Tata Motors brings JLR’s best practices with Zest

Though the Tata Motors and Jaguar Land Rover brands belong to two different worlds, Tata has adopted several processes to change the overall product development approach, says Sumantra B Barooah.

By Sumantra B Barooah calendar 14 Aug 2014 Views icon7731 Views Share - Share to Facebook Share to Twitter Share to LinkedIn Share to Whatsapp
Tata Motors brings JLR’s best practices with Zest

The just-launched Zest sedan marks a fresh innings for Tata Motors in the passenger vehicle market. Its efforts to introduce a good product proposition can be seen in various areas, be it on the design front or in the way the car drives. At the root of it all is an overhaul of the passenger vehicle business unit (PVBU).

For starters, there has been a modification in organisational structure. Two positions – vehicle line director and chief engineer – have been created in the PVBU to ensure that cars being developed, and which is growing increasingly complex, and the collaboration with suppliers, is being done in a manner to give better results than before. “Both these positions have a very strong leadership role as well as integration role to be played in the entire programme,” explains Girish Wagh, head – Program Planning & Project Management (PVBU), Tata Motors, in an interview to Autocar Professional.

Under the Horizonext strategy, Tata Motors wants to be among the top three players in every market it is present in. That has required a lot of focus on processes in the entire cycle of conception to launch of a product, sales and aftermarket. On the processes front, it has picked up more than a leaf from Jaguar Land Rover’s (JLR) book. “We had a process in place but realised this process needs an overhaul,” says Wagh.

The internal product introduction process is the first where Tata Motors has implemented some best practices taken from JLR. For example, Tata Motors has one called market offers selection. Here, it creates multiple offers from a market positioning perspective and then compares them with what the company intends to do. Based on that comparison, it selects one particular marketing offer.

After that, the Tata team has introduced what it calls ‘product concept selection gateway’, which selects the best of the various proposed product concepts that meet the target audience’s requirements as well as the company’s business requirement. “Based on that, we select the right product concept. We have strengthened our processes upfront which ensures that by the time we kind of give clearance to this product concept for further development, we have a lot more confidence in what this product concept is going to do and the targets is it going to meet,” explains Wagh.

With this tweaking in the product development stage, the company can increase the chances of a product succeeding. What Tata Motors has also introduced is a ‘forward model quality’. This is also a learning taken from JLR, since British marques are “very strong” in this. It is learnt that JLR does continuous annual processes – attribute futuring, consumer trend forecasting, what is likely to happen, therefore what does a brand need to do in the segment, what should be its product and so on. Tata Motors has picked up many of these and aims to institutionalise it.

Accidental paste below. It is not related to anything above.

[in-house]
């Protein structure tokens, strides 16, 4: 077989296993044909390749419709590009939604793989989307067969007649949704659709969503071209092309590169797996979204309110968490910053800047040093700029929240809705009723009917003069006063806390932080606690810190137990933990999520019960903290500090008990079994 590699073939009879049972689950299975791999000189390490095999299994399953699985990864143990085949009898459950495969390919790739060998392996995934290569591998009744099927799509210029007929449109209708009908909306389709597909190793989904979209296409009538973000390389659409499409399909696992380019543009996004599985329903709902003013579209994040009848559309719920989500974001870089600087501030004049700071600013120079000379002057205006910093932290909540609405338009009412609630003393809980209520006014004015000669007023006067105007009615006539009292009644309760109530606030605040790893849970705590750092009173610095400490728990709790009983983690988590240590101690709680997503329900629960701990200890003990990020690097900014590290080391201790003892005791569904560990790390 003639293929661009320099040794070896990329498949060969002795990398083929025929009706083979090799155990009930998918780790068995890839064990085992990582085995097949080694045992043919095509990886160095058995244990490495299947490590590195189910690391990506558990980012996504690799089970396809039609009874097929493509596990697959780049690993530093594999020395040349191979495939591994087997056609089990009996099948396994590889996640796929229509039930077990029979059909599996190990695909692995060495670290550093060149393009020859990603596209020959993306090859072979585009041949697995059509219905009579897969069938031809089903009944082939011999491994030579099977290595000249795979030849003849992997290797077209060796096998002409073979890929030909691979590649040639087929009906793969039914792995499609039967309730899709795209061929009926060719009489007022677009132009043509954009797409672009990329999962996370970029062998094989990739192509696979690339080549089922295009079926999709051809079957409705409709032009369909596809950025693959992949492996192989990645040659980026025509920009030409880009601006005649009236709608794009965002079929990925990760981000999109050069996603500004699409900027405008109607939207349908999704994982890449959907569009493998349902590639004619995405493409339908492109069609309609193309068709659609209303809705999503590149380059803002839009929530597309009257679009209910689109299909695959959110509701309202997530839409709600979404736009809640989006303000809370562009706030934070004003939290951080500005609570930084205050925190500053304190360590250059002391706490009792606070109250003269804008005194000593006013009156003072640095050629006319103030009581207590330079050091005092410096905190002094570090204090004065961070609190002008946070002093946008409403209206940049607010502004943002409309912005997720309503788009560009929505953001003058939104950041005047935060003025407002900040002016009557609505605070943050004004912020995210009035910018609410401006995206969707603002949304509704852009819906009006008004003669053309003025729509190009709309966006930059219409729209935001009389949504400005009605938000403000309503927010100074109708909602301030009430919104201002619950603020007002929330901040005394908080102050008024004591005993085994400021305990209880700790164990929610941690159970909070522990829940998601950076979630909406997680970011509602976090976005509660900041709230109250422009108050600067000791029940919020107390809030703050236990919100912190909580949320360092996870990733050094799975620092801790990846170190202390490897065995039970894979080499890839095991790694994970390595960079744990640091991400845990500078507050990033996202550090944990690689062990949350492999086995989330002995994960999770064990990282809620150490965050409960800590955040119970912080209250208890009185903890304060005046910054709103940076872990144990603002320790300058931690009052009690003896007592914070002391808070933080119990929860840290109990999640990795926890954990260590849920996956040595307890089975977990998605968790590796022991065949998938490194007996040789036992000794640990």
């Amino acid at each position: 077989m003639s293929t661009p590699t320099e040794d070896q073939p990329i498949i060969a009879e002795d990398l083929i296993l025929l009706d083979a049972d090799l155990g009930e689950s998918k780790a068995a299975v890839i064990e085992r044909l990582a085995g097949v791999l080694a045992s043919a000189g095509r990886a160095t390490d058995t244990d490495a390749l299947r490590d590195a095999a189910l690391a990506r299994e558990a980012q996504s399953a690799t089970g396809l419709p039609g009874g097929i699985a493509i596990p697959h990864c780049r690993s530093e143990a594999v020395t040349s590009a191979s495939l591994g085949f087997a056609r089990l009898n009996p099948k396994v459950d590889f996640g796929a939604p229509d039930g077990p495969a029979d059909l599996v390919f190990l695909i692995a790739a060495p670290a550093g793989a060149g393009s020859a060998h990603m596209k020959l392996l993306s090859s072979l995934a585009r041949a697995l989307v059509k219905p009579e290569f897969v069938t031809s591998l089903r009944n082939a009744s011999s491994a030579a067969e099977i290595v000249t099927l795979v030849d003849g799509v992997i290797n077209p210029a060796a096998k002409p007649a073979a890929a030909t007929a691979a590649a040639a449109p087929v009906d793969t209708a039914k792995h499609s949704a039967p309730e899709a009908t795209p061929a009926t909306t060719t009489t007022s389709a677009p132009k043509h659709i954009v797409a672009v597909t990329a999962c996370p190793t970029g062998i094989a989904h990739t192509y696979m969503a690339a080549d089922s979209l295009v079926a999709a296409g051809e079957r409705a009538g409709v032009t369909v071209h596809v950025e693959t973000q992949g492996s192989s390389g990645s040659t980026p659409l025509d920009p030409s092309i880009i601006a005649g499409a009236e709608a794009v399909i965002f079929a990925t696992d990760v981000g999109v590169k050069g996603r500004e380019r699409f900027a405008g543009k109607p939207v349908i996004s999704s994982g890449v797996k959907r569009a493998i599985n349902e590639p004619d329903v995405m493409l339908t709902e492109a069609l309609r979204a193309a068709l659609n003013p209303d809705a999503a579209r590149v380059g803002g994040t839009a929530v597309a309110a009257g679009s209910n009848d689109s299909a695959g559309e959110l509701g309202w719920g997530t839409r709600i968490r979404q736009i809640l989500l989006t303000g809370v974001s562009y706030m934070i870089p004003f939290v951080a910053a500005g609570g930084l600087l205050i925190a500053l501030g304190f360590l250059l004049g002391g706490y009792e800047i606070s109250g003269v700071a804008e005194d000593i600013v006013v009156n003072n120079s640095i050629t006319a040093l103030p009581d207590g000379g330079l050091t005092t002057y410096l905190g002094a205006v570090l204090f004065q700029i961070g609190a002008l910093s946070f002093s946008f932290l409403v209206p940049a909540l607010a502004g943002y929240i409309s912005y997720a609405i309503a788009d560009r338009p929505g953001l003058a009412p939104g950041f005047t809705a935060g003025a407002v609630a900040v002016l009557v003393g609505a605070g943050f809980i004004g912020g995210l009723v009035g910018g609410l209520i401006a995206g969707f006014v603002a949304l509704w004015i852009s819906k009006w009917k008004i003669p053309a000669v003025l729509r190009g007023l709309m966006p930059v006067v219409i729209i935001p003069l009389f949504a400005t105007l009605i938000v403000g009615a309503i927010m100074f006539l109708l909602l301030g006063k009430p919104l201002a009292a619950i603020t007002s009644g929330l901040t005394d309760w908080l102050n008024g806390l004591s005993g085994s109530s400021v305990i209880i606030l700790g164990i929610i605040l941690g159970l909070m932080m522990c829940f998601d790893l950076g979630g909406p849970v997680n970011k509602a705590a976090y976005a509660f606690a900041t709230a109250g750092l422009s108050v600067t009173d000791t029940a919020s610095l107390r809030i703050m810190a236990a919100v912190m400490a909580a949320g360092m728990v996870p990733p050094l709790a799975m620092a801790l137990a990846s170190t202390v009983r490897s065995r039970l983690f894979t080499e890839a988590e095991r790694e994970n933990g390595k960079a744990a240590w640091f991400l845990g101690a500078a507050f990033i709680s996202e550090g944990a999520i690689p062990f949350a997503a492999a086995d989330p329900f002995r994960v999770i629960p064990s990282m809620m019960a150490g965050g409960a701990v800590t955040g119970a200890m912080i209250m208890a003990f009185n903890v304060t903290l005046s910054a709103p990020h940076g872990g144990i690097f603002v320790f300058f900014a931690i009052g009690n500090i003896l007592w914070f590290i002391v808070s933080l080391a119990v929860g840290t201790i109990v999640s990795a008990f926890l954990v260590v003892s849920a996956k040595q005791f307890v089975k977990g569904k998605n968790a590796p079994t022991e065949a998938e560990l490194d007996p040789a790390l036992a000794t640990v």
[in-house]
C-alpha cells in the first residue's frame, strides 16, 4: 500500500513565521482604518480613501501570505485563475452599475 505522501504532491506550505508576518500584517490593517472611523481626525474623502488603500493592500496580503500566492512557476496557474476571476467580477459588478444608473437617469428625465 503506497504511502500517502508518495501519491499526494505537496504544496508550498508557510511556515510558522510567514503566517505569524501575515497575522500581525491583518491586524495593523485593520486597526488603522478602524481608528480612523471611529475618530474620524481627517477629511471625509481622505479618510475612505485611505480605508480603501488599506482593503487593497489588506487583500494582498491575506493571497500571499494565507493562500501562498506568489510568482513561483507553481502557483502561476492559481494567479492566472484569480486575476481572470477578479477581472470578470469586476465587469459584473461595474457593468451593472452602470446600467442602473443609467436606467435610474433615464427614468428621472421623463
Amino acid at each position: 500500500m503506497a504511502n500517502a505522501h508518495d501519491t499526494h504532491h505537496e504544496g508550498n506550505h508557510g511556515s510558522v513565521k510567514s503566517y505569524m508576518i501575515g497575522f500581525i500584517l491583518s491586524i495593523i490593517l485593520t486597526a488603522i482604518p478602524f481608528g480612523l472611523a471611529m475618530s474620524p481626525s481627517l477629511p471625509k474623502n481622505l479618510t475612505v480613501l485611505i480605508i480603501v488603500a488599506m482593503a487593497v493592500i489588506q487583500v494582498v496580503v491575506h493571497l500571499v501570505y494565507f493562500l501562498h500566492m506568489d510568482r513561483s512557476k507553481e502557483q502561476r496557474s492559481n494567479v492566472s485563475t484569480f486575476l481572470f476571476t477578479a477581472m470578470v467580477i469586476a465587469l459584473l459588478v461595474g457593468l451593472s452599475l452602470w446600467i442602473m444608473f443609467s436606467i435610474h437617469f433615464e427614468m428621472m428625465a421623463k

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Another interesting process Tata Motors has taken is the forward model quality process. It essentially means detecting various failure modes well in advance and devising ways to pre-empt such problems.  Suppose there is a failure mode of, say, deterioration in clutch life or deterioration in pedal effort is one failure mode. The team picks up the failure mode from some of Tata’s current products or the engineers also sit together and brainstorm on possible new failure modes. They identify all those failure modes and even before a product concept is finalised, the failure is pre-empted. This failure mode avoidance is something that Tata Motors has institutionalised as part of forward model quality. This, therefore, improves product reliability and reduces the dependence on physical validation.

In addition to that, Tata Motors has institutionalised a launch process. This initiative has a dedicated launch team headed by a manager from the plant who reports to the plant head and the vehicle line director. This person has a dedicated cross-functional team. They are nominated quite early on in the programme, even before validation is completed. “They pick up the product from there and start looking at it from a productionisation and quality maturation point of view. They begin giving inputs and in a way pull the product into the plant. These, among other interventions, ensure that we improve on our delivery capability,” says Wagh.

The process overhaul is done not only for better internal efficiency but also with suppliers. With significant interventions in the overall product planning, development and production process, Tata Motors is bullish about its future in the passenger vehicle market, not only in India but in multiple markets across the world. The Zest represents the first step in this new journey.

Also read: Interview with Tata Motors’s Girish Wagh  http://t.co/Gc3Z5nZwcB

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